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Foxconn attempts to diversify, offers $5.3 billion for Sharp

Foxconn, the Taiwanese company that manufacturers the vast majority of the worlds iPhones, have bid roughly $5.3 billion to buy Sharp, the struggling pioneer of LCD technology, the Wall Street Journal reports.

Foxconn is a Goliath. It’s the world’s largest electronics contractor manufacturer, and assembles products for the likes of Sony, Microsoft, and most famously, Apple. It’s also been subject to some less favorable headlines, thanks to controversies regarding employee working conditions.

On the other side, the Osaka-based Sharp have fallen from grace. Once a powerhouse in consumer electronics, Sharp was a major producer of screens for smartphones, tablets, and televisions. It’s now had two bailouts in the previous three years, with the most recent reportedly in the region of $1.7 billion, BBC News reports. In 2015, Sharp said it had recorded “large deficits for the year” thanks in part to a “lack of foresight in market changes” and a deterioration of its LCD TV business in the US, the report said. During this period, the company cut 10% of its global workforce.

Back in 2012, Foxconn attempted to buy a 10% stake in Sharp, but the deal collapsed. At the time, Japanese officials expressed reservations about allowing Sharp to be bought by a foreign competitor because of its proprietary technology. This recent bid signals a much more significant intent, and offers a glimpse of Foxconn’s latest move to revive its stagnant revenue.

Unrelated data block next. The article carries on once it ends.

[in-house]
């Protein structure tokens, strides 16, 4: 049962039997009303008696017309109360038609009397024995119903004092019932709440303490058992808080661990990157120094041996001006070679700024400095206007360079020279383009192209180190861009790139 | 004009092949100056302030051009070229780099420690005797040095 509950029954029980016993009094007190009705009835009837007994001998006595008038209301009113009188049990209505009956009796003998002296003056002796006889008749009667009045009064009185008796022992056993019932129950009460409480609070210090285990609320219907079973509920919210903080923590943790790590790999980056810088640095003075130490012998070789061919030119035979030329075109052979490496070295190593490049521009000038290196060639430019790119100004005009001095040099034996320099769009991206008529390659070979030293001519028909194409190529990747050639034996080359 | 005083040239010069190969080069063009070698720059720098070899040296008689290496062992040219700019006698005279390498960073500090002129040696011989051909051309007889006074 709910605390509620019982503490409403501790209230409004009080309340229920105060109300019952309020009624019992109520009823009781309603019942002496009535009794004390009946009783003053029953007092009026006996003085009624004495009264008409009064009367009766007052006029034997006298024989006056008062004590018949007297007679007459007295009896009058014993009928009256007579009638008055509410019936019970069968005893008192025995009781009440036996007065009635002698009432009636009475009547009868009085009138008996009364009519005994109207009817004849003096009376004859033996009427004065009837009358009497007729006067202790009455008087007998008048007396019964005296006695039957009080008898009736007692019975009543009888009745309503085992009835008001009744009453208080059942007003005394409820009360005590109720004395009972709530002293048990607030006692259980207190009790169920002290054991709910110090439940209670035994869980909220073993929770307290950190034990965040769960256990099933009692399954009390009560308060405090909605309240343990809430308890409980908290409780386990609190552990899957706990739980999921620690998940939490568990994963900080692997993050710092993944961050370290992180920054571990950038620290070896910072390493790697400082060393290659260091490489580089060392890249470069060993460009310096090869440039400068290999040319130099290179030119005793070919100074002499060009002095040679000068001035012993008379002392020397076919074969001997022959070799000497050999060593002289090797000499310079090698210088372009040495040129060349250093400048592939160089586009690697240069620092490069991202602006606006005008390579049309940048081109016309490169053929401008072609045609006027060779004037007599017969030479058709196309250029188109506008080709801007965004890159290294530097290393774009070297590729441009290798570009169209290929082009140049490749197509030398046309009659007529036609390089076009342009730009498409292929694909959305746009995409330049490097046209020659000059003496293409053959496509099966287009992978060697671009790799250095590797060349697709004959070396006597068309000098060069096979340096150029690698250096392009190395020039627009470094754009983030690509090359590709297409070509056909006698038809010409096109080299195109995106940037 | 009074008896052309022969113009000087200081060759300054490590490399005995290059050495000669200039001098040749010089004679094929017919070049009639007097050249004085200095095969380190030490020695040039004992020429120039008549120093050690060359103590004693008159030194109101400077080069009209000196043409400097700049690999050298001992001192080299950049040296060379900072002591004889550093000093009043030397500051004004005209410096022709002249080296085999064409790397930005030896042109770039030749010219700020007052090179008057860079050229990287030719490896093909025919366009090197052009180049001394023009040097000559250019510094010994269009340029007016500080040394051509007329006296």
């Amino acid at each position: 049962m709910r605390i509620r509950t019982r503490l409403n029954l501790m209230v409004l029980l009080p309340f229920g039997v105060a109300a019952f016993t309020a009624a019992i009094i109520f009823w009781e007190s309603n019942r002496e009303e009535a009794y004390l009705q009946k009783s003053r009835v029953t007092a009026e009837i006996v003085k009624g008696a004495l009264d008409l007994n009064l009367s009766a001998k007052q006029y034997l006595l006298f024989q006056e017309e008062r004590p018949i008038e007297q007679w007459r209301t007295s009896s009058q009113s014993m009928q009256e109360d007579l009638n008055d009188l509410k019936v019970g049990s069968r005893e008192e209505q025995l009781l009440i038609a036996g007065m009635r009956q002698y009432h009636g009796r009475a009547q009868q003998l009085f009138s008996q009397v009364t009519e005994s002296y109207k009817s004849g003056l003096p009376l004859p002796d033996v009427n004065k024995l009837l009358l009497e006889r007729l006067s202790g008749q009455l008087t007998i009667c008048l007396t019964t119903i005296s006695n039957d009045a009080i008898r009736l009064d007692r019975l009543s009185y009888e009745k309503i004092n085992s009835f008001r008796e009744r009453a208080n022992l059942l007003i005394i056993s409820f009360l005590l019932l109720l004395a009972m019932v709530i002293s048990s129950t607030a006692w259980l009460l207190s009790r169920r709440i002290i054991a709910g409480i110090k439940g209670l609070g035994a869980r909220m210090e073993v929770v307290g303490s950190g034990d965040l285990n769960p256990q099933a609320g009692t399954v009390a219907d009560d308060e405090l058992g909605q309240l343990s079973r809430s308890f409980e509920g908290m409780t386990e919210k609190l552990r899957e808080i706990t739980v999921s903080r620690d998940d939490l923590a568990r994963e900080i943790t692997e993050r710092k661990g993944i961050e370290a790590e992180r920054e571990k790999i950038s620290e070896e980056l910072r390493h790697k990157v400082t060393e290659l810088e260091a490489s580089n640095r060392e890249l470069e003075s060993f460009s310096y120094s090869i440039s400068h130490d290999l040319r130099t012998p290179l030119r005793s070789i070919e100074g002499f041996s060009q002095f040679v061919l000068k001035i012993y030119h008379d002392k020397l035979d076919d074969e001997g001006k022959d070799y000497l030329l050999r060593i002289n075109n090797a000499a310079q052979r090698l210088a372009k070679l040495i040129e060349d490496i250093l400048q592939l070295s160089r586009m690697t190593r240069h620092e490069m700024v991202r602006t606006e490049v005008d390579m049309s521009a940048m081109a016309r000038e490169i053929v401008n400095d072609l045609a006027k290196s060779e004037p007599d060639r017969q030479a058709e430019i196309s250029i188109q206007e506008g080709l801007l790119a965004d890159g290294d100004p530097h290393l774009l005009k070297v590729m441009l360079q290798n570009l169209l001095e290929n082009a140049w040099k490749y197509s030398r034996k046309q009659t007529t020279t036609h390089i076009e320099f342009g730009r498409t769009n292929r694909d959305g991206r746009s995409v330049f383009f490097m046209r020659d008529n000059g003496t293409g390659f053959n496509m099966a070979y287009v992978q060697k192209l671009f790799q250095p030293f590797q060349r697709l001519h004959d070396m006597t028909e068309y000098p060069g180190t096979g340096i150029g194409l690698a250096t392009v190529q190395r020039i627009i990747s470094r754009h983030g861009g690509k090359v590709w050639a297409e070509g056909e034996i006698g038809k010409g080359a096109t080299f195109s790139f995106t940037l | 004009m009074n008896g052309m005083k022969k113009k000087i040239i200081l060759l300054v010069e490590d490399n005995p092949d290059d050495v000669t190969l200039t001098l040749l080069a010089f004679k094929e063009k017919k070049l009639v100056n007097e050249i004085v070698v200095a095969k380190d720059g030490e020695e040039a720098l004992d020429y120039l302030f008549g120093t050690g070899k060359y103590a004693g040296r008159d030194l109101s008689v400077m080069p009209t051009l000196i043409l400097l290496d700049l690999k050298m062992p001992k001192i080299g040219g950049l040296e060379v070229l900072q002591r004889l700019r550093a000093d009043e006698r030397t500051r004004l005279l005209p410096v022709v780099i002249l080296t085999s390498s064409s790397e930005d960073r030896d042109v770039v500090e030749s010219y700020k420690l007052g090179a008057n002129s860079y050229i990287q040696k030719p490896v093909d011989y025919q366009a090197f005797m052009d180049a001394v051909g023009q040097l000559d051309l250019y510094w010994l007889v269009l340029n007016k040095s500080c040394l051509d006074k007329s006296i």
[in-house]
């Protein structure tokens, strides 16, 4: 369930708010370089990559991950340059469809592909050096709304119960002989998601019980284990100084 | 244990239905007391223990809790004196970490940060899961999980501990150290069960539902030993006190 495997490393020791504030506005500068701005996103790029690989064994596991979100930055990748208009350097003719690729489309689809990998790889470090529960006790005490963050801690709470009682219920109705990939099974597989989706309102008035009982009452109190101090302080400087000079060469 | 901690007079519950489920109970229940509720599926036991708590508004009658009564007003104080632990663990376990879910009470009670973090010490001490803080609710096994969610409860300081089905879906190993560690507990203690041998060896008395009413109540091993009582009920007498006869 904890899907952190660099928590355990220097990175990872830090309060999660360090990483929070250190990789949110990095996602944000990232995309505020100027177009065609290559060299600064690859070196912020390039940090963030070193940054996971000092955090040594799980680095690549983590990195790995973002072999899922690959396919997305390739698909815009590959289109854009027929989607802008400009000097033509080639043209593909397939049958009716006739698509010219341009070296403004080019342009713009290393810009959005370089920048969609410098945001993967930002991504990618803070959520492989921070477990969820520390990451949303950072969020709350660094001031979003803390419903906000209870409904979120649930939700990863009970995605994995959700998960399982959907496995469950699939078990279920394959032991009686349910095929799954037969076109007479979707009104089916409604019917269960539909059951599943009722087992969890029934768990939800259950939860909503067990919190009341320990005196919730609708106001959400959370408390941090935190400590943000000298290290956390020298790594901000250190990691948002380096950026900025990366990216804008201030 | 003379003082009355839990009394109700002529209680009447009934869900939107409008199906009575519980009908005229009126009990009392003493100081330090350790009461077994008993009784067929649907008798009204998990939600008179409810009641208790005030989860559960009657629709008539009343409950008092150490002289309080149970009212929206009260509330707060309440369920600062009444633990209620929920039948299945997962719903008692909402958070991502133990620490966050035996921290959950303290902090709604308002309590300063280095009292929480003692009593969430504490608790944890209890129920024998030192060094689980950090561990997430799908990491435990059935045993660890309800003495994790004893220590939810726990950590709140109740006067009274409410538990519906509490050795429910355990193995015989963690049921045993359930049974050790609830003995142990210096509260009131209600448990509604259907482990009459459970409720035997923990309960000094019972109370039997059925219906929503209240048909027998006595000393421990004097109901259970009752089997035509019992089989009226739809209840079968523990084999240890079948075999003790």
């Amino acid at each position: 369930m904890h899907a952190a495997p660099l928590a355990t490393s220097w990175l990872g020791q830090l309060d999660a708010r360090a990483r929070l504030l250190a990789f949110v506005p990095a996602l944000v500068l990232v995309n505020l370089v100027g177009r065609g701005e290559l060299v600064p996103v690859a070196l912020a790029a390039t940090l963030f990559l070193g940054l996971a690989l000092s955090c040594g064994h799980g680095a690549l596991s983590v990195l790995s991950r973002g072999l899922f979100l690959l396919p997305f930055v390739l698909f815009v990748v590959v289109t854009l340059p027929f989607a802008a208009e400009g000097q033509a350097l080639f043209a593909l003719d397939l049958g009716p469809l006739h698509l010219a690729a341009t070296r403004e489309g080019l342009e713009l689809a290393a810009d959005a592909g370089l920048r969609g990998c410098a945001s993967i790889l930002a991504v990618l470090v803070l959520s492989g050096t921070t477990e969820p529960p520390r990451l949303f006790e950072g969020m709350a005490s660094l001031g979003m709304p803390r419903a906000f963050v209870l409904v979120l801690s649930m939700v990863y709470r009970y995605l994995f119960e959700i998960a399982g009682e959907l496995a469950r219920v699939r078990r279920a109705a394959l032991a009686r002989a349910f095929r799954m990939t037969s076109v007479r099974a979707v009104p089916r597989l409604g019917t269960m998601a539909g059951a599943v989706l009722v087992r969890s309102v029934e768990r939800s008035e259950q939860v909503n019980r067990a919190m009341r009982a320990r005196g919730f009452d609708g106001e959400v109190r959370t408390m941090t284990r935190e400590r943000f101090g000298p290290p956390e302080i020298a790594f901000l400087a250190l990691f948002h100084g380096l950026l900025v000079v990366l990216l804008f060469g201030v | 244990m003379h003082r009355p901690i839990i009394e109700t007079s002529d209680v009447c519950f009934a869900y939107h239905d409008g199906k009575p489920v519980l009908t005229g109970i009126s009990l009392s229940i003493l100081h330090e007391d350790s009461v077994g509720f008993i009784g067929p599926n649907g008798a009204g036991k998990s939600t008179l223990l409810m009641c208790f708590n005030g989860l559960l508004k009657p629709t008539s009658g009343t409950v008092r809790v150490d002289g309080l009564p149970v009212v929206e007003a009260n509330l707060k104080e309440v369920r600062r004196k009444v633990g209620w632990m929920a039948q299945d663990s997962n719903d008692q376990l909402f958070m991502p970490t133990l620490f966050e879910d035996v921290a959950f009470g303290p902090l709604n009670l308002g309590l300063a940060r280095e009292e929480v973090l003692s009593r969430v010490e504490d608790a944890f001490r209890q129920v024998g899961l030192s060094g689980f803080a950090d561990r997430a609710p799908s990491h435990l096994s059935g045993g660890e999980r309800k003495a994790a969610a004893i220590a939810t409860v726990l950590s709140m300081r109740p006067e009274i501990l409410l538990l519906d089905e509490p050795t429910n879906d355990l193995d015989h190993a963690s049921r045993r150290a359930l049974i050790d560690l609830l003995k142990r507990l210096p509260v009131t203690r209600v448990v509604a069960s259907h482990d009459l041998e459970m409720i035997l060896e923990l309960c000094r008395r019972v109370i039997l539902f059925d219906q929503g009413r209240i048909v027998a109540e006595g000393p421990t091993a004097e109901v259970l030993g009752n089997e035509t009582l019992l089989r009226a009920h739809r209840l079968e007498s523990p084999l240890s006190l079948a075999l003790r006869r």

Sharp is also considering a rival bid by the state-backed Innovation Network on a bailout deal that would rescue the electronics firm. A principal analyst for the Enderle Group, when asked about the Foxconn, and rival Japanese-backed bid, said, “The bottom line is that Sharp is going to get bailed out by someone…I doubt Apple will care about Sharp, but the Japanese are not happy about Sharp being owned by Foxconn…I expect them to block the deal as a result.”

It’s been speculated Apple orders make up at least 50% of Foxconn’s revenue stream, per the Financial Times. Yet with sales of iPhones notably slowing in recent years, coupled with the fact that Apple has itself looked to break free from relying too much on one manufacturer, Foxconn’s path for future growth appears uncertain.

In recent years, Foxconn has turned to investing in areas ranging from electric cars (specifically, battery technology) to robotics. In addition to the potential for growth, such areas promise higher margins, which are notoriously low in labour-intensive assembly work.

It remains to be seen whether this Sharp bid will be successful. A buyout decision is expected by the end of January or early February.

Credit: Extreme Tech